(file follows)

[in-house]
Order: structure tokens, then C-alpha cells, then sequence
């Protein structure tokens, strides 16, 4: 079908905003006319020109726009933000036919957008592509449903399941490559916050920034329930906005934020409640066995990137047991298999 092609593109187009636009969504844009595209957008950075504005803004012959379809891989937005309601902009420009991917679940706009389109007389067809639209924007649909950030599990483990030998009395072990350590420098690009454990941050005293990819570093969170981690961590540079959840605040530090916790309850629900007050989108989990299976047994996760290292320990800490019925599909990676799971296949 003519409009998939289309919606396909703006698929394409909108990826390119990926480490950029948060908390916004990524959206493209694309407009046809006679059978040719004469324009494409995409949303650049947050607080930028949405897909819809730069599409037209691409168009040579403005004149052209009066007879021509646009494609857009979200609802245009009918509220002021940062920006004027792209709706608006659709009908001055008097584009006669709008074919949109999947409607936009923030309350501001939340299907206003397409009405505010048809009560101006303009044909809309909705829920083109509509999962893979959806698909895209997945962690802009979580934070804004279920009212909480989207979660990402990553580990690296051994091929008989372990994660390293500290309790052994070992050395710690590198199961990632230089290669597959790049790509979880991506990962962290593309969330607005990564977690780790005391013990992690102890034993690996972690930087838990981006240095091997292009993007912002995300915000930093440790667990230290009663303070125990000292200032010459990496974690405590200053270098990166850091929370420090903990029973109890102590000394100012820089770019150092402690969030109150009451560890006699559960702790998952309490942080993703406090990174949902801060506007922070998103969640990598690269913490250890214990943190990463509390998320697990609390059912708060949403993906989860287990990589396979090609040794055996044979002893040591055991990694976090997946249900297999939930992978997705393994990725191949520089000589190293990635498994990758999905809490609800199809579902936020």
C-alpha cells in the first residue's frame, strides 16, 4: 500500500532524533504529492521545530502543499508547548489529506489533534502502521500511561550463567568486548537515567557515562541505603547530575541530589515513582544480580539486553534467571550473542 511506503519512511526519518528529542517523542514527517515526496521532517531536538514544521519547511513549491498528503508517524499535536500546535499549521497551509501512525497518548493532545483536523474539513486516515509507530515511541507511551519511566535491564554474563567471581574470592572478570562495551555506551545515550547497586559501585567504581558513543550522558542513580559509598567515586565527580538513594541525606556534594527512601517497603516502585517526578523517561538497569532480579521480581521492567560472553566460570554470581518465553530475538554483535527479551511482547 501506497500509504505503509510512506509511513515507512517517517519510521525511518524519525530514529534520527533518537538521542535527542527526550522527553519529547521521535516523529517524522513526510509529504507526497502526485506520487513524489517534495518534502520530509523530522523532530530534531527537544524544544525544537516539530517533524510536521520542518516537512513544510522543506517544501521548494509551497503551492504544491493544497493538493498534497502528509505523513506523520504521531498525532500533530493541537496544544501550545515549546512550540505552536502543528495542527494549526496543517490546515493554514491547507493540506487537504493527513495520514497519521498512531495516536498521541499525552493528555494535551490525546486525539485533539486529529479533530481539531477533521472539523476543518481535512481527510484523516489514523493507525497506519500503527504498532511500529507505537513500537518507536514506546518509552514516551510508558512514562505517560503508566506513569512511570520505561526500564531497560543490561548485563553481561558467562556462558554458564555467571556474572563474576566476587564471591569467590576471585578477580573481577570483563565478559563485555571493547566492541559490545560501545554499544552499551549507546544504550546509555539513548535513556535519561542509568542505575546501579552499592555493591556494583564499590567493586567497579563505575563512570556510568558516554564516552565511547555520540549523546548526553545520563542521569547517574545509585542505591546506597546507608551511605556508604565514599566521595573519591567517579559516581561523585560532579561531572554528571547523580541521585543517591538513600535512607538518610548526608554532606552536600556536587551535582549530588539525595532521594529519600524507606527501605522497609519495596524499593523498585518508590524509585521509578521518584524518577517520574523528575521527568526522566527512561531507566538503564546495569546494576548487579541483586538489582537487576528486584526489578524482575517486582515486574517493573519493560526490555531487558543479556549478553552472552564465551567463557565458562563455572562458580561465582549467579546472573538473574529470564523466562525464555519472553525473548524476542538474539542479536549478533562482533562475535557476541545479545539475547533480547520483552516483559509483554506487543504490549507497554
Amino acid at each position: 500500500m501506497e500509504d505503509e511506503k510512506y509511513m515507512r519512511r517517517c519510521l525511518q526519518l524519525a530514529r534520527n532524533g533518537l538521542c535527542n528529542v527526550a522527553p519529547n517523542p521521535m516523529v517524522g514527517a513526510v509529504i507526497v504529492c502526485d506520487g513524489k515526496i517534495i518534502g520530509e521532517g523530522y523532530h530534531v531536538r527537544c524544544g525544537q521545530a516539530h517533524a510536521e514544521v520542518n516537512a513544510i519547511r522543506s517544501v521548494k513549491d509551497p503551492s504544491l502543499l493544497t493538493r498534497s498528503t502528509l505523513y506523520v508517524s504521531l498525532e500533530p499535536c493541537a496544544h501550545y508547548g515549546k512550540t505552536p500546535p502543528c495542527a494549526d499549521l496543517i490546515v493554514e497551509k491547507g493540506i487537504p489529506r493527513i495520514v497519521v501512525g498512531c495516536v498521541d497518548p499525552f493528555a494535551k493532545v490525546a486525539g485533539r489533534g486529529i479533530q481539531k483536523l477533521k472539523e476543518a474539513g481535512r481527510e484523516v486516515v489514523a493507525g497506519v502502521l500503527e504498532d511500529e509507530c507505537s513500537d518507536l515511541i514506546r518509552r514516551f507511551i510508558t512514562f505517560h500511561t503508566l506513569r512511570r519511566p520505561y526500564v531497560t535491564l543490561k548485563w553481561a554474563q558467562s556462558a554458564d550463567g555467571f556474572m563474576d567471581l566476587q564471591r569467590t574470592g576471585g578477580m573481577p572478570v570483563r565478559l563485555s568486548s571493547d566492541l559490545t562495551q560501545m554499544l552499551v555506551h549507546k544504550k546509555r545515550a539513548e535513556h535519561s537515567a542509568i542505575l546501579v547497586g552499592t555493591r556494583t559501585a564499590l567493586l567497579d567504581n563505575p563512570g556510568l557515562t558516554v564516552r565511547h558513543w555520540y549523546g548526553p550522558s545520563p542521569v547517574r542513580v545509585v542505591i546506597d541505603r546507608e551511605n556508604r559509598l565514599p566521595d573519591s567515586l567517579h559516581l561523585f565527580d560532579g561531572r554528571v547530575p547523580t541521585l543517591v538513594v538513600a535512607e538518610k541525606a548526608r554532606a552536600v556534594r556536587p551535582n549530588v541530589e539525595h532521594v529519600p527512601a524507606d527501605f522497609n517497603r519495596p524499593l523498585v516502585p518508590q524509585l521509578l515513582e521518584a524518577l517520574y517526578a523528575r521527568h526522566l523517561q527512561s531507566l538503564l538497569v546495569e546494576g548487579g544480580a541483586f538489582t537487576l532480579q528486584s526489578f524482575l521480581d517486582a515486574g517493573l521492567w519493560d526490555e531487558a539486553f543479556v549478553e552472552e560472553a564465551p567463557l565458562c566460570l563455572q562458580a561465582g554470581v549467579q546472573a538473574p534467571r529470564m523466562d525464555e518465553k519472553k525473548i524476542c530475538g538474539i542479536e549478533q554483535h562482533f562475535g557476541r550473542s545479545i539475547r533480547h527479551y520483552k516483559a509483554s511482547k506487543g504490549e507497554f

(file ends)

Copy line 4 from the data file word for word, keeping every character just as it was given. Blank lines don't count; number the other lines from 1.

C-alpha cells in the first residue's frame, strides 16, 4: 500500500532524533504529492521545530502543499508547548489529506489533534502502521500511561550463567568486548537515567557515562541505603547530575541530589515513582544480580539486553534467571550473542 511506503519512511526519518528529542517523542514527517515526496521532517531536538514544521519547511513549491498528503508517524499535536500546535499549521497551509501512525497518548493532545483536523474539513486516515509507530515511541507511551519511566535491564554474563567471581574470592572478570562495551555506551545515550547497586559501585567504581558513543550522558542513580559509598567515586565527580538513594541525606556534594527512601517497603516502585517526578523517561538497569532480579521480581521492567560472553566460570554470581518465553530475538554483535527479551511482547 501506497500509504505503509510512506509511513515507512517517517519510521525511518524519525530514529534520527533518537538521542535527542527526550522527553519529547521521535516523529517524522513526510509529504507526497502526485506520487513524489517534495518534502520530509523530522523532530530534531527537544524544544525544537516539530517533524510536521520542518516537512513544510522543506517544501521548494509551497503551492504544491493544497493538493498534497502528509505523513506523520504521531498525532500533530493541537496544544501550545515549546512550540505552536502543528495542527494549526496543517490546515493554514491547507493540506487537504493527513495520514497519521498512531495516536498521541499525552493528555494535551490525546486525539485533539486529529479533530481539531477533521472539523476543518481535512481527510484523516489514523493507525497506519500503527504498532511500529507505537513500537518507536514506546518509552514516551510508558512514562505517560503508566506513569512511570520505561526500564531497560543490561548485563553481561558467562556462558554458564555467571556474572563474576566476587564471591569467590576471585578477580573481577570483563565478559563485555571493547566492541559490545560501545554499544552499551549507546544504550546509555539513548535513556535519561542509568542505575546501579552499592555493591556494583564499590567493586567497579563505575563512570556510568558516554564516552565511547555520540549523546548526553545520563542521569547517574545509585542505591546506597546507608551511605556508604565514599566521595573519591567517579559516581561523585560532579561531572554528571547523580541521585543517591538513600535512607538518610548526608554532606552536600556536587551535582549530588539525595532521594529519600524507606527501605522497609519495596524499593523498585518508590524509585521509578521518584524518577517520574523528575521527568526522566527512561531507566538503564546495569546494576548487579541483586538489582537487576528486584526489578524482575517486582515486574517493573519493560526490555531487558543479556549478553552472552564465551567463557565458562563455572562458580561465582549467579546472573538473574529470564523466562525464555519472553525473548524476542538474539542479536549478533562482533562475535557476541545479545539475547533480547520483552516483559509483554506487543504490549507497554